May 17, 2015 |
In celebration of the 2015 National Preservation Month, Bergen County Executive James J. Tedesco III invited the public to the 2015 Bergen County Historic Preservation Awards held Thursday, May 7th in the historic Varick Memorial A.M.E. Zion Church, 120 Atlantic Street, Hackensack. The church garnered the award for Continuing Preservation and Use as not only the oldest African-American church in the city, but the oldest African-American congregation in the county celebrating its 150th anniversary last year.
The 2015 awards were hosted by the Bergen County Historic Preservation Advisory Board and the Division of Cultural and Historic Affairs. Over 270 awards have been presented, since 1982, to members of the local community in honor of outstanding historic preservation achievements by individuals, students, organizations and businesses.
Ten awards were awarded in the following categories:
Youth Preservation Project: Matthew C. Yale, Eagle Scout, Westwood
Restoration or Preservation Project: Resolvert Nagel House & Farm Complex/Metropolitan Farm, Closter. The Resolvert Nagel House and Farm Complex in Closter, renown as the oldest continually used farmhouse in New Jersey, was at the center of an award for Preservation or Restoration Project. Accepting the award were owners Frank and Lori Vastano, Frank Vastano, Jr. and architect Douglass Radick.
The Resolvert Nagel House and Farm Complex started construction in 1710. Restoration work included the reroofing of the barns and interior work, required structural repairs and door replacement. Re-pointing of the exterior of the home as well as chimney restoration and relocation of electrical and cable lines also took place, among a myriad of other rehabilitation projects
Continuing Preservation and Use: Varick Memorial A.M.E Zion Church, Hackensack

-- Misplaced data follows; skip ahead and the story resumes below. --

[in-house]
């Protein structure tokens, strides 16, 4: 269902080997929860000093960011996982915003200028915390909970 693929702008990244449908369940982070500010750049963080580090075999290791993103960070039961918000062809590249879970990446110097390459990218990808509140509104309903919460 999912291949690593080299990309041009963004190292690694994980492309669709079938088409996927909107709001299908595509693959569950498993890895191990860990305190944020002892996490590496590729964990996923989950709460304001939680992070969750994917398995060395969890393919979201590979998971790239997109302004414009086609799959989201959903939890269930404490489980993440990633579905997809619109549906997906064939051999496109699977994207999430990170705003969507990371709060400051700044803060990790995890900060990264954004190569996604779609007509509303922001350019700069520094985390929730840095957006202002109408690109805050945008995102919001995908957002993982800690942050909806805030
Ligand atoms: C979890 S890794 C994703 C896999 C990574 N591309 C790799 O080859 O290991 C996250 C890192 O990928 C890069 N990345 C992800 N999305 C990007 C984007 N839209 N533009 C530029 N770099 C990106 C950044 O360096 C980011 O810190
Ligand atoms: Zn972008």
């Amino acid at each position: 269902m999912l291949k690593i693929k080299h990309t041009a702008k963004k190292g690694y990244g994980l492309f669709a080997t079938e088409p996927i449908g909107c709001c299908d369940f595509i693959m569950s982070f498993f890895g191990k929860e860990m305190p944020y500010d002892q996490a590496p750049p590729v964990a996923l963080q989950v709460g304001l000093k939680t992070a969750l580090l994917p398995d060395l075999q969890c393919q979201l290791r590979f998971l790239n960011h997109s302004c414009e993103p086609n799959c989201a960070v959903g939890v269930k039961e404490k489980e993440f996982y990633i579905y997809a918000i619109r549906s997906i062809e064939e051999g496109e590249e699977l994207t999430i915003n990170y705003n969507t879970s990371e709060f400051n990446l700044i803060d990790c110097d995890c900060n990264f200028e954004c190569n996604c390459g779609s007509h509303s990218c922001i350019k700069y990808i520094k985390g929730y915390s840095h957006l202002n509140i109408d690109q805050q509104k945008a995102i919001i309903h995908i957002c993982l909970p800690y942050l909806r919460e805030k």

Adaptive Use: The Darlington Schoolhouse, Mahwah
Preservation of a Structure Object, Site: Captain William Tyson House, Rochelle Park
Preservation Education: “The Champion: A Story of America’s First Film Town” (movie), Fort Lee Film Commission The Fort Lee Film Commission’s documentary short, “The Champion: A Story of America’s First Film Town,” was honored, yet again, under the Preservation History category – a category that recognizes programs, educational institutions, authors, publishers and groups dedicated to increasing the knowledge of historic preservation, architecture and sites within the county.
Preservation Education: Carol Greene, author, Mahwah
Preservation Education: Fritz Behnke Historical Museum, Paramus
Preservation Education: Eileen Davis & Janet Mariano Merli for Sunset Park, a WWI Living Memorial, Rutherford
Preservation Leadership: David R. Wall, Tenafly. Tenafly resident David R. Wall garnered the Preservation Leadership award for his ideas and leadership as chairman and his longtime service as member of the Tenafly Historic Preservation Commission. Wall has been devoted to preserving his borough’s historic sites.
“I’m sure you all know that if you are bitten by the historic preservation bug for your town, it can very quickly turn into an addiction,” Wall told the audience after receiving his award and urging those in attendance to continue preserving and showcasing their history.